17. Virginia Landmarks Commission Staff, “Geddes” (005-0007) available online at   

12. Geddes Mountain Road—Most of the land along this road was part of the Rose patent. On the north side of Geddes Mountain Road, east of Jefferson Trace Road, is an abandoned c. 1930s farm house. Near the end, close to Route 29 on the north side, are the remnants of another old farm.  This farmhouse was in poor condition and was burned in the 1950s or 1960s; remains of the barn can still be seen.

13. Boxley Farm—On Route 29 south, on the west side of the road, there once stood a wooden two-story farmhouse with outbuildings.  No longer inhabited, it was destroyed sometime around 2000. The outbuildings can be seen on the hillside. According to information in the Amherst Museum files, this house was the site of a farewell dance for soldiers who were sent to fight during WWI.18

18. Boxley Farm file at the Amherst County Museum and Historical Society.

14. Mountain View Farm/Rebec Vineyard—Mountain View Farm has an interesting history.  The house was built on land owned by Hugh Rose of Geddes in 1777.  It was built for his daughter Nancy and her husband, Samuel Irvine.  The property was sold in 1798 to the Spencer family, and the area became known as Spencer’s Mountain.  In 1830 the house was moved to its current site.  In a truth-is-stranger-than-fiction story, Mountain View and another Amherst house, Fairview, both became disputed properties in a court case involving the will of Samuel Miller of Lynchburg.  Miller obtained ownership of the properties before his death in 1869.  The case was finally closed with his six illegitimate-but-acknowledged sons receiving a portion of their father’s estate.  Samuel Davidson received the house and sold it in 1877 to the Jones family, relatives of the Jones family of Naked Creek.  The family still owns the house and created Rebec Vineyard on the property which began production in 1987.  The winery was created from an old tobacco barn.  The Garlic Festival, one of the region’s most anticipated events, is held annually on the grounds. The festival is reminiscent of the nineteenth-century Race Days celebration once held at Race Field Farm and hosted by the McGinnis family. In fact, the owners of Mountain View Farm/Rebec Vineyard are McGinnis family descendants.19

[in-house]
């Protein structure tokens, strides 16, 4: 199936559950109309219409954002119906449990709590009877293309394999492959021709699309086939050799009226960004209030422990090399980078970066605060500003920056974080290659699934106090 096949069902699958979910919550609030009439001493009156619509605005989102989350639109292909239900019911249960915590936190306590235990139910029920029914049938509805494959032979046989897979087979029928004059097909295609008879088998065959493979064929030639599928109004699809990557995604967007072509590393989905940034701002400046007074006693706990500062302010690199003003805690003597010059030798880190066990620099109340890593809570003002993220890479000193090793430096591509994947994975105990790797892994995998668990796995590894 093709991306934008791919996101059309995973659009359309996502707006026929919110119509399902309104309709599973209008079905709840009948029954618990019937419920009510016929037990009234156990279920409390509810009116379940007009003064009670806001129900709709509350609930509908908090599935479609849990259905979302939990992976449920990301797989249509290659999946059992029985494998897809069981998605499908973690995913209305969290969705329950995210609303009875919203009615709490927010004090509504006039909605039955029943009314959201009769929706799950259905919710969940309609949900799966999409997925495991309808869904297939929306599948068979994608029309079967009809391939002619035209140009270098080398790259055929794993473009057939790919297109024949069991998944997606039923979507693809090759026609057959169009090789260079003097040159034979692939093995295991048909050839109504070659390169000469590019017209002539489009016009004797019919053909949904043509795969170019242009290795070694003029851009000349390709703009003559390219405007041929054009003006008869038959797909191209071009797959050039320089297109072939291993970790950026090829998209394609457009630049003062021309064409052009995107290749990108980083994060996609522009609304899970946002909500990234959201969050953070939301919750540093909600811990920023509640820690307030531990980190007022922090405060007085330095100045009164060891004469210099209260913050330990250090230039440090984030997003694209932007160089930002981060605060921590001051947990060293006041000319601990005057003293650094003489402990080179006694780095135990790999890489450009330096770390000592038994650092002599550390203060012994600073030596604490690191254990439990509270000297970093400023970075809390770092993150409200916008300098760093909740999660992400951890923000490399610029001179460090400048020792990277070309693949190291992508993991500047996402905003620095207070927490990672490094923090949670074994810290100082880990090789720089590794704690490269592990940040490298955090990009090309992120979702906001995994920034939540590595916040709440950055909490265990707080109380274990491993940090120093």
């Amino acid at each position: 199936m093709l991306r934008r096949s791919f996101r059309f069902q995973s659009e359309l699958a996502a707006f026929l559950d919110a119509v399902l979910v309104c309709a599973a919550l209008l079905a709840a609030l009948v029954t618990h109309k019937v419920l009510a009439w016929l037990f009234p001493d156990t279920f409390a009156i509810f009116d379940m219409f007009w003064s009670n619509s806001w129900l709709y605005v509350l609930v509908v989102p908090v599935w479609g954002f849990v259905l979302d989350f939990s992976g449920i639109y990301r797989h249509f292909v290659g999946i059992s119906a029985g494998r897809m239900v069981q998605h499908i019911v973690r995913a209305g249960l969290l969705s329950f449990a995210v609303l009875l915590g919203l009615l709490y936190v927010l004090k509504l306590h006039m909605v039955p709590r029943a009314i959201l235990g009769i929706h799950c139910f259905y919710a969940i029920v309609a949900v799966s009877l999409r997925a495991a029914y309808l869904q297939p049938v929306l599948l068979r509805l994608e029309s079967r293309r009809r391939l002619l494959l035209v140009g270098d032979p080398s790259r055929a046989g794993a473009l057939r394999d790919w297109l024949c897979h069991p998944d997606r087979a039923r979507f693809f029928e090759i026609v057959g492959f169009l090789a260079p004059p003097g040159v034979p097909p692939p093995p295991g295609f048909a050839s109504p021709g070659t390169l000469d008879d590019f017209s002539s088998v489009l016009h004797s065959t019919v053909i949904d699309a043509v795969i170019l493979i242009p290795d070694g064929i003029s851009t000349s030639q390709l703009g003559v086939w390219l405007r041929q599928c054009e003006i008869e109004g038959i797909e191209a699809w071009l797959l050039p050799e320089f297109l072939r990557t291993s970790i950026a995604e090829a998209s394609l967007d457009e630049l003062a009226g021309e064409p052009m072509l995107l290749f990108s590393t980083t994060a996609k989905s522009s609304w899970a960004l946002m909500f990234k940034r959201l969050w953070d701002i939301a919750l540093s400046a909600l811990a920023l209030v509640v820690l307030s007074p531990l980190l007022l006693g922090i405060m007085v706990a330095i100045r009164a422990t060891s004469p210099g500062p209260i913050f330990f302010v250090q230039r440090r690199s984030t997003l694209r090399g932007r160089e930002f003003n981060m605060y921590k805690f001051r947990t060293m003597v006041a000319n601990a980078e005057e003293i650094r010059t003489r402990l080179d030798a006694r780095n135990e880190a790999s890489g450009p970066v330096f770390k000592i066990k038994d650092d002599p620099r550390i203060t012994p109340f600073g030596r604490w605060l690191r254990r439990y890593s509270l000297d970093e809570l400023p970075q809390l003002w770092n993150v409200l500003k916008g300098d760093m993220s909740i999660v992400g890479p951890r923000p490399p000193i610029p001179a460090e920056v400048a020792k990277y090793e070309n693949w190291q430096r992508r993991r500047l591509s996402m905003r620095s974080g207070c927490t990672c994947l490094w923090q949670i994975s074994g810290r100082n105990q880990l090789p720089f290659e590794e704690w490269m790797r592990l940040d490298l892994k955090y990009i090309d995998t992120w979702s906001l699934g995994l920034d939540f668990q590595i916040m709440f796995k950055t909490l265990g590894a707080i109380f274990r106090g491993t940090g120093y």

19. Fairview is an Italian Villa located in the village of Lowesville, Amherst County; and Paul Hardin Kapp, “Mountain View Farm” (005-0011) available online at  

15. Tusculum—The Crawford family house once occupied this land on Route 29, south of Mountain View.  Known as Tusculum, the residence was recently disassembled and moved to Sweet Briar College where it will soon be reassembled on the campus.   Members of the Crawford family were prominent citizens in the New Glasgow community. William S. Crawford married Gabriel Penn’s daughter Sophia. Their daughter Maria Antoinette married the headmaster of New Glasgow Academy, Elijah Fletcher. Upon his father-in-law’s death in 1815, Fletcher managed the Tusculum estate among numerous other holdings. Fletcher’s Level Road, the road to Clifford from Route 29, was named after him.  A portion of the old estate has now become part of a development called Tusculum Estates.